made possible when the Boston segment was cancelled. Campers learned to play
softball, a comical event with many memorable moments, such as Asim wearing
two mitts and a catchers mask at once, Huseyin swinging one-handed with the bats
and other not knowing when to run or where to throw the ball. Still, repeats of
softball were often requested. Balloon Volleyball, a recommendation to the
students from Ambassador Brill that we added into our 'bonus' weekend on
campus, was a great hit. A tennis workshop motivated some novice racqueteers to
return again and again to check out equipment for further hitting together.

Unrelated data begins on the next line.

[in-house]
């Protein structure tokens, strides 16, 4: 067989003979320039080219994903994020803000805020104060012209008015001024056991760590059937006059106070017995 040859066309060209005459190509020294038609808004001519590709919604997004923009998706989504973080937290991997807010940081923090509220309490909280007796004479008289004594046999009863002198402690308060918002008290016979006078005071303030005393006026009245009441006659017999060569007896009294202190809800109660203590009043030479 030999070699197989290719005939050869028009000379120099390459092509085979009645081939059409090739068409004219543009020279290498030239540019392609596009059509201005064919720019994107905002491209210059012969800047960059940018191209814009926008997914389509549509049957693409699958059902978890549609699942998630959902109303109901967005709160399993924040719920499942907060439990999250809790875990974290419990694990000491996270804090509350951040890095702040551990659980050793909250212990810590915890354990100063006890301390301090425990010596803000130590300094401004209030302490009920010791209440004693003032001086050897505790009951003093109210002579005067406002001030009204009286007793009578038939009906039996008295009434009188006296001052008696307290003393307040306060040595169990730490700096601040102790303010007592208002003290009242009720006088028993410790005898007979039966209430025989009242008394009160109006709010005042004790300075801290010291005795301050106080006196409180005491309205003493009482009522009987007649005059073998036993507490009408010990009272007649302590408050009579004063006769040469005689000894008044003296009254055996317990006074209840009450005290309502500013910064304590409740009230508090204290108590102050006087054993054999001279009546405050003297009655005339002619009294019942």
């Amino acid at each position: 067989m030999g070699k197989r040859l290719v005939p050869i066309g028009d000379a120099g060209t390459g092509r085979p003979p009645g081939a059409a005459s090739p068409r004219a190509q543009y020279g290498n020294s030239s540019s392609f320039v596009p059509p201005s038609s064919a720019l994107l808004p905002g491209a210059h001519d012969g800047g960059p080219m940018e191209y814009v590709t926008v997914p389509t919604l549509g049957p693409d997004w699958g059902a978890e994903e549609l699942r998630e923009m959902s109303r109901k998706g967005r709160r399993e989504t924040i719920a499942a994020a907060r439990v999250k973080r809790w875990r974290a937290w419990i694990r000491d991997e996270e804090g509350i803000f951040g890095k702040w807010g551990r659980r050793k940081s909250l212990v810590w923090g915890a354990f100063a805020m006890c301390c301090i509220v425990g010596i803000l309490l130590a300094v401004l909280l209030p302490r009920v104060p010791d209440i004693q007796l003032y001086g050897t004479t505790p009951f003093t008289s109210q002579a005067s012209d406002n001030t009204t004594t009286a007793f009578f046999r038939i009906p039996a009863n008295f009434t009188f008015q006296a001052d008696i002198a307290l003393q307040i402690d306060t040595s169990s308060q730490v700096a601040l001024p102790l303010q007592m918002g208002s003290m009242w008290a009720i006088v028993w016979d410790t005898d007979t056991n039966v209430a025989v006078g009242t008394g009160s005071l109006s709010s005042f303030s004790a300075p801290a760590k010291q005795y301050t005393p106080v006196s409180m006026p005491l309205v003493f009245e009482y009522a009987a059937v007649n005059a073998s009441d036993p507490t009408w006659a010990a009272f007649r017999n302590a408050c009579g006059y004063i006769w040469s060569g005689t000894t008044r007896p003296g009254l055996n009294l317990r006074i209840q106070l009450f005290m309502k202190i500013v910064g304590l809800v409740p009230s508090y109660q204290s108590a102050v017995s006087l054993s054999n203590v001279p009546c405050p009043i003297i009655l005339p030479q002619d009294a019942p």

Other typical camp activities, such as canoeing and hiking helped build a sense of
teamwork and group unity. Cyprus' athletes represented her well and won all three
games. Highlighting our evening programs students celebrated with dance,
enthusiastically participating in African dancing led by Marilyn Middleton and a
thoroughly bicommunal disco dance the final night.
3. Presentation of Content
1.Presentation on Listening Skills for Dialogue
2.Introduction of Group Mural Process
3.Presentation of Iceberg Model: Positions vs. Needs & Interests
4.Presentation on Children of War
5.Presentation on Violent vs. Nonviolent, Cooperative Relationships
6.Presentation on Differing Perceptions: Timeline--Comparative Histories;
Old and Young Lady Picture
7.Youth Activism Panel
8.Issue Panel: Gay Rights
9.Film: Our Wall (discuss feelings)
10.Environmental Field Trip: Recycling Facility
11.Issue/Film: On Tibet
14.Re-Entry Issues: Responding to Challenges, Support Needs, Contact with Friends